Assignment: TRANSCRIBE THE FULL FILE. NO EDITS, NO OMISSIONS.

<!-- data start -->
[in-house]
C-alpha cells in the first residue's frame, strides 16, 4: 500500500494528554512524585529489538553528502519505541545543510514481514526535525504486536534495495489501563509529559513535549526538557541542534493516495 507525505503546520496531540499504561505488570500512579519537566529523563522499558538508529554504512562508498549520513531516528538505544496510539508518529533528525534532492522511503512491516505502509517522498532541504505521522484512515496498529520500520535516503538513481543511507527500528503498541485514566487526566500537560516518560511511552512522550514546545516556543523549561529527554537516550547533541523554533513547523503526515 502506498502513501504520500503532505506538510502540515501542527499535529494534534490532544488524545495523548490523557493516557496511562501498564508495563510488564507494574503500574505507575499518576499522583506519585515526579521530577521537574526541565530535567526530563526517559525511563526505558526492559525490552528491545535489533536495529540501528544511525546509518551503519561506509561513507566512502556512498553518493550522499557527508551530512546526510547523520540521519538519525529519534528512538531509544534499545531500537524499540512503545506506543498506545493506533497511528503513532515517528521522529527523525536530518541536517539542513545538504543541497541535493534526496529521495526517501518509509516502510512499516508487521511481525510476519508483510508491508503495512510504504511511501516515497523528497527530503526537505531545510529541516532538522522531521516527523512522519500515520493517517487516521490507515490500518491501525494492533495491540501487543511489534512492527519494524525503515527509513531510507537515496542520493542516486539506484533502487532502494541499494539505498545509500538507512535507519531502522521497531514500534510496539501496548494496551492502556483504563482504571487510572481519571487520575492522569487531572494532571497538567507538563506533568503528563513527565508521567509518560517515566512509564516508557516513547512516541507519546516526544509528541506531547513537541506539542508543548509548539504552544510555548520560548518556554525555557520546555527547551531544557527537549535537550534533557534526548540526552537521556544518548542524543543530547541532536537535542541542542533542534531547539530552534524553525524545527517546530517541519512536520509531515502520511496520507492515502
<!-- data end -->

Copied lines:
[in-house]
C-alpha cells in the first residue's frame, strides 16, 4: 500500500494528554512524585529489538553528502519505541545543510514481514526535525504486536534495495489501563509529559513535549526538557541542534493516495 507525505503546520496531540499504561505488570500512579519537566529523563522499558538508529554504512562508498549520513531516528538505544496510539508518529533528525534532492522511503512491516505502509517522498532541504505521522484512515496498529520500520535516503538513481543511507527500528503498541485514566487526566500537560516518560511511552512522550514546545516556543523549561529527554537516550547533541523554533513547523503526515 502506498502513501504520500503532505506538510502540515501542527499535529494534534490532544488524545495523548490523557493516557496511562501498564508495563510488564507494574503500574505507575499518576499522583506519585515526579521530577521537574526541565530535567526530563526517559525511563526505558526492559525490552528491545535489533536495529540501528544511525546509518551503519561506509561513507566512502556512498553518493550522499557527508551530512546526510547523520540521519538519525529519534528512538531509544534499545531500537524499540512503545506506543498506545493506533497511528503513532515517528521522529527523525536530518541536517539542513545538504543541497541535493534526496529521495526517501518509509516502510512499516508487521511481525510476519508483510508491508503495512510504504511511501516515497523528497527530503526537505531545510529541516532538522522531521516527523512522519500515520493517517487516521490507515490500518491501525494492533495491540501487543511489534512492527519494524525503515527509513531510507537515496542520493542516486539506484533502487532502494541499494539505498545509500538507512535507519531502522521497531514500534510496539501496548494496551492502556483504563482504571487510572481519571487520575492522569487531572494532571497538567507538563506533568503528563513527565508521567509518560517515566512509564516508557516513547512516541507519546516526544509528541506531547513537541506539542508543548509548539504552544510555548520560548518556554525555557520546555527547551531544557527537549535537550534533557534526548540526552537521556544518548542524543543530547541532536537535542541542542533542534531547539530552534524553525524545527517546530517541519512536520509531515502520511496520507492515502